Otters holding paws

31 03 2007

I noticed this video on YouTube among those featured on the main page, and it makes me wonder about otter behavior beyond the “Awww”s from the crowd;

In the wild, sea otters wrap themselves in kelp when they go to sleep so they don’t drift away. While there are predators within the kelp environment, the chances of getting hit by a great white shark are greater at the surface outside of the kelp forests. I can’t help but wonder if this “hand holding” behavior from the aquarium stems from the need to feel secure when asleep, a wild behavior that has been deferred to one that merely looks cute to the casual observer. Even if I’m wrong in the sense of the otters need to feel physically connected to something else, perhaps it reflects the need to feel (dare I say it) emotionally secure. For those who have read the book Born Free, you’ll recall Elsa was described as sucking Joy Adamsons thumb whenever she felt nervous. What reason the otters would have to feel nervous/insecure in the aquarium, I don’t know, but I can’t rule it out. If the otters are indeed a “couple,” other mammals have been known to have pair bonding behaviors, some primates sitting together with tails entwined during their courtship. Granted, the examples of Elsa and primates may not apply because behavior is not standard across the board for mammals, but I simply bring them up to convey the possibilities for why this behavior was exhibited. While I have no proof and I’m not an expert, I prefer the physical security hypothesis, but I could be entirely wrong.

Update: Upon some further research, there seems to be anecdotal evidence of otters sleeping together in groups called “rafts” and holding paws to stay together, a phenomenon also seen sometimes with youngsters and their mothers. Once again, whether this is for physical security, emotional security, or (likely) some combination thereof is not mentioned. In my opinion, it probably serves a dual purpose of making the otters feel physically secure and also assists with bonding of individuals in a group, so it seems to be advantageous from either viewpoint. Also, I owe a thank-you to WordPress for featuring this post as the “Blog of the Minute.”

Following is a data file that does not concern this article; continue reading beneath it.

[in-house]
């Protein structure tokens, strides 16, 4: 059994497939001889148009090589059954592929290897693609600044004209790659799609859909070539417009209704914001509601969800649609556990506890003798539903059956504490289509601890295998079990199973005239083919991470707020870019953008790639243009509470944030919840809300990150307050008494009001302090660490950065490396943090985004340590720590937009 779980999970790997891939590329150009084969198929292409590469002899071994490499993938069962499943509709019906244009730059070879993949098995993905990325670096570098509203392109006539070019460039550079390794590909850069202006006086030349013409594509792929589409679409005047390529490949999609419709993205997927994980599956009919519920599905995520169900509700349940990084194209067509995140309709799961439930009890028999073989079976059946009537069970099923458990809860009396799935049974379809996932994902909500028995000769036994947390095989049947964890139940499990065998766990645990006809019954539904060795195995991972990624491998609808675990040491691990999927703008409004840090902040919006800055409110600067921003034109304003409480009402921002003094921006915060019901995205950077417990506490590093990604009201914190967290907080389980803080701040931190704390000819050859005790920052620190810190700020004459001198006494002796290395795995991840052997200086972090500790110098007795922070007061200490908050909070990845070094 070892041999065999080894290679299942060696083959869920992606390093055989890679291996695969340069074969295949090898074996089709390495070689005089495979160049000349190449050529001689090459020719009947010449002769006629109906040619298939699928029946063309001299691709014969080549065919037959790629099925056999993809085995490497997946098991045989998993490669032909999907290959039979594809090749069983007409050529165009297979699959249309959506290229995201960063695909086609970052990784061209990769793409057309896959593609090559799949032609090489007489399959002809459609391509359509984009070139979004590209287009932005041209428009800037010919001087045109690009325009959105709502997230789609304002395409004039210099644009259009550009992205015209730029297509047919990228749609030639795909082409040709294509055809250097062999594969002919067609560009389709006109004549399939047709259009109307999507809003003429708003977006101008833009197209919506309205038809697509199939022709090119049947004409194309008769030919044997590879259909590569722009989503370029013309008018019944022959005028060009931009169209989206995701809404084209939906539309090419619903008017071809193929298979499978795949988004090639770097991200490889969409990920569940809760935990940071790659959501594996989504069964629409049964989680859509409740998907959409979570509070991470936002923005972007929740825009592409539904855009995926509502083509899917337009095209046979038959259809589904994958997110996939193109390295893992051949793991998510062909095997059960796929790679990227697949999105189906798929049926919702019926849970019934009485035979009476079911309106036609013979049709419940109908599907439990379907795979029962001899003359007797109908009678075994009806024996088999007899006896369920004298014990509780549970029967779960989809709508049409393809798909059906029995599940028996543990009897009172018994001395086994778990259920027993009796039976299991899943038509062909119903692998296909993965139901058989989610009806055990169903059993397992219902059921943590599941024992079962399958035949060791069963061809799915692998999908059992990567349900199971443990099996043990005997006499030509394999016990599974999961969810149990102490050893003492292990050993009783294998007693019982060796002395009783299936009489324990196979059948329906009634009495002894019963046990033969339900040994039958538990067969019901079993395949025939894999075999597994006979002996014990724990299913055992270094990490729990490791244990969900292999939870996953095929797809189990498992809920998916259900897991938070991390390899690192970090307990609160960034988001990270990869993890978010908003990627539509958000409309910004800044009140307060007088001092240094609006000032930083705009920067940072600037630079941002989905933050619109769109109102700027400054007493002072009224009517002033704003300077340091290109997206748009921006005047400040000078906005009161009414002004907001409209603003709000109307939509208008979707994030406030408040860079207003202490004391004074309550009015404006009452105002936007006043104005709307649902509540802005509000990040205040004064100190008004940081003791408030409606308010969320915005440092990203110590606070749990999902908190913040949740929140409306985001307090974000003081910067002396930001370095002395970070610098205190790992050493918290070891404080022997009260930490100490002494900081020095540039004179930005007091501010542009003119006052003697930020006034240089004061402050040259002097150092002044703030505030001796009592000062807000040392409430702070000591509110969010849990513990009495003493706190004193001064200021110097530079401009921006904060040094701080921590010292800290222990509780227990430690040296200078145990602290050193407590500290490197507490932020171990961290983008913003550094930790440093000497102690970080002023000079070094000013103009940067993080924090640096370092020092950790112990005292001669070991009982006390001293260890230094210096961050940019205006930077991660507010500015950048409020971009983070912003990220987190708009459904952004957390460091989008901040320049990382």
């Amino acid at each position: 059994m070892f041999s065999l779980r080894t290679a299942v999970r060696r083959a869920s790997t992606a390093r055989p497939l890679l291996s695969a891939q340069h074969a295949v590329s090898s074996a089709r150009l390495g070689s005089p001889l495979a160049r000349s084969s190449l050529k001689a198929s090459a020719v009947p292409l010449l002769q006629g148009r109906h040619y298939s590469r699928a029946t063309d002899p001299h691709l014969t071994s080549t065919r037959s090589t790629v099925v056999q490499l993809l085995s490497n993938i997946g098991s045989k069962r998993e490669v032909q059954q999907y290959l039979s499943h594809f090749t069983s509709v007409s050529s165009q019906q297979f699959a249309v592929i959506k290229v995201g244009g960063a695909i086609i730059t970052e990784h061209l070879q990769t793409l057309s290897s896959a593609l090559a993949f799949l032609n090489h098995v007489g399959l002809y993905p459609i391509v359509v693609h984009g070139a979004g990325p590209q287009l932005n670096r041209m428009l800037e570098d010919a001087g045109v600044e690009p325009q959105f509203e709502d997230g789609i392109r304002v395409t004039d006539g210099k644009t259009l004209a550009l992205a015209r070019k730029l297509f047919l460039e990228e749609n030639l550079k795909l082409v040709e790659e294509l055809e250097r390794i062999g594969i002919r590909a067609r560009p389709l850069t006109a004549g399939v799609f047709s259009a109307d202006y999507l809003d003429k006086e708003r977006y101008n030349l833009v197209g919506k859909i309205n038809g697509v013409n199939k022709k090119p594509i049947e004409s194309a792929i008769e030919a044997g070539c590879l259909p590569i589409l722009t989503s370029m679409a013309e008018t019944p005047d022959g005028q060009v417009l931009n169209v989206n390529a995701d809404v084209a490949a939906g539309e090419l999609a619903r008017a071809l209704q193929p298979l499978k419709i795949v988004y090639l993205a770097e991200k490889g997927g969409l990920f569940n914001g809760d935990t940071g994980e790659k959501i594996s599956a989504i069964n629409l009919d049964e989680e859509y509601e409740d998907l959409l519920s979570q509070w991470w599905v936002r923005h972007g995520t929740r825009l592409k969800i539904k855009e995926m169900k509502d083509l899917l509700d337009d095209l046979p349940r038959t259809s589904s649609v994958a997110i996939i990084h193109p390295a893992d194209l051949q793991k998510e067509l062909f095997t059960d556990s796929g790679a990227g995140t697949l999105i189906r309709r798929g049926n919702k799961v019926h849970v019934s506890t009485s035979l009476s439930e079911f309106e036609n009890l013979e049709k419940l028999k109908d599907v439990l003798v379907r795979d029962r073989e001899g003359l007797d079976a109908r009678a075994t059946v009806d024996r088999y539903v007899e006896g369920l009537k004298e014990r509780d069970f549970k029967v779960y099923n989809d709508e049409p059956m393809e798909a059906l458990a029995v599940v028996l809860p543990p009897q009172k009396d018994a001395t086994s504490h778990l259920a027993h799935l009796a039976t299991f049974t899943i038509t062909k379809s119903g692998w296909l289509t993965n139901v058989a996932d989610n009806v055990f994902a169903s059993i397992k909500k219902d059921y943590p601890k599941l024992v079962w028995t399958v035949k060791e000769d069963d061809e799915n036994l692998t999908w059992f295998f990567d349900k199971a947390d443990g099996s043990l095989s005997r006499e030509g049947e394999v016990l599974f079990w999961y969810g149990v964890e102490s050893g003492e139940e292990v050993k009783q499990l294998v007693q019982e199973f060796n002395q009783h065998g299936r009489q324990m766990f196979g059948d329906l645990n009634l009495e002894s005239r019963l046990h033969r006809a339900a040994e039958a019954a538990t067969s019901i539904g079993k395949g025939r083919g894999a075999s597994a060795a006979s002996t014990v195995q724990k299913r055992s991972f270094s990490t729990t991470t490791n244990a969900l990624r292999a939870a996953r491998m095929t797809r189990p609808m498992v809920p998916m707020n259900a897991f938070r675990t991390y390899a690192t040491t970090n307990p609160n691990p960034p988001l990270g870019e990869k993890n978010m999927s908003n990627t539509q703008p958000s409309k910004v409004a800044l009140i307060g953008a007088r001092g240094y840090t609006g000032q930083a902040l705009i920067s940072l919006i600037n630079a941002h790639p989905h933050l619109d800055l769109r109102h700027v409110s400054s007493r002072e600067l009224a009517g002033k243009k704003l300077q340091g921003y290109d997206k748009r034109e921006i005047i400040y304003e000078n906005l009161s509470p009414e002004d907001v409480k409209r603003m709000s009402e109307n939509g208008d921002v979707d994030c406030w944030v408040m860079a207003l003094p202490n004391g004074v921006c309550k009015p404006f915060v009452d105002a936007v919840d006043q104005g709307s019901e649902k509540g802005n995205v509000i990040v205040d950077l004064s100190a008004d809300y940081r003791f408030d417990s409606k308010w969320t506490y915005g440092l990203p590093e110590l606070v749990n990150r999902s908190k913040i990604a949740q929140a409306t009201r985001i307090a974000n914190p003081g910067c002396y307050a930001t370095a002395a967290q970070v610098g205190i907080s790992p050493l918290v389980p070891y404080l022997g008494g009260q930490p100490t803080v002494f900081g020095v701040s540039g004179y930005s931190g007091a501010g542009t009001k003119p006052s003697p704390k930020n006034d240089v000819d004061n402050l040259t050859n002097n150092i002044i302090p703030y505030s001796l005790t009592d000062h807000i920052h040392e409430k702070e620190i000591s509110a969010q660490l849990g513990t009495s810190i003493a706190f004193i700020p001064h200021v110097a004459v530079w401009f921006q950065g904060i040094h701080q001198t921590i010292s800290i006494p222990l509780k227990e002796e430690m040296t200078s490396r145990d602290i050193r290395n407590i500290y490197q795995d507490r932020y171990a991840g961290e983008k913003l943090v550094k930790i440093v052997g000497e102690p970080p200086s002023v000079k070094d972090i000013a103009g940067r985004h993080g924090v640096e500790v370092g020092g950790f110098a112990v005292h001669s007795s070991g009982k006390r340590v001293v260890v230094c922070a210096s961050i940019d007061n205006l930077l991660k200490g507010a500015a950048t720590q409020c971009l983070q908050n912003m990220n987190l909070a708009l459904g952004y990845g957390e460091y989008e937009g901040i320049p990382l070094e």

Giraffes tastier on the inside?

31 03 2007

In quest to develop a somewhat intelligent post about giraffes and their evolution, I came across this video of a spotted hyena eating a giraffe from the inside out, literally lying down in the dead animals body cavity and having a grand old time (warning: it’s a bit messy)

While hyenas are often shown hunting in groups (or more often trying to steal lion kills in groups) many hunt on their own and are very effective solitary hunters. This is not to suggest that this hyena actually took down this giraffe, but it is important to note that hyenas do often hunt on their own. Why this one is alone with a giraffe carcass, without harassment from other hyenas, lions, or other scavengers however, I don’t know. Anyway, back to the carnage;





Photo of the Day: Amur Leopard

30 03 2007

Here’s another one of my favorite shots of the Philadelphia Zoo’s Amur Leopard;

Amur Leopard

The leopard, as usual, was resting right in front of the glass, perfect to get some good profile shots. Unfortunately for me, however, there was a much more serious photographer (or at least his equipment looked much more serious) trying to get some photos as well, so I had to defer. The leopard wasn’t sure what to do with all this attention, however, and every so often would look from the other cameraman to me almost as if to say “Are you done bothering me yet?”





Oodles of confusion

29 03 2007

There’s been quite a few news reports over the past 24 hours involving a new paper in the upcoming issue of nature entitled “The delayed rise of present day mammals.” The conventional wisdom is this; modern mammal groups were generally prevented from evolving and diversifying into the forms we would see post K/P extinction by the presence of dinosaurs. Once the dinosaurs were out of the picture, the mammals had lots of space and resources to evolve into a variety of forms. The new paper, however, suggests that modern mammal groups were already relatively diverse during the time of the dinosaurs (the paper states that this diversification occurred about 93 million years ago), but then placental mammal group diversity fell off, not to rise again until well after the K/P extinction.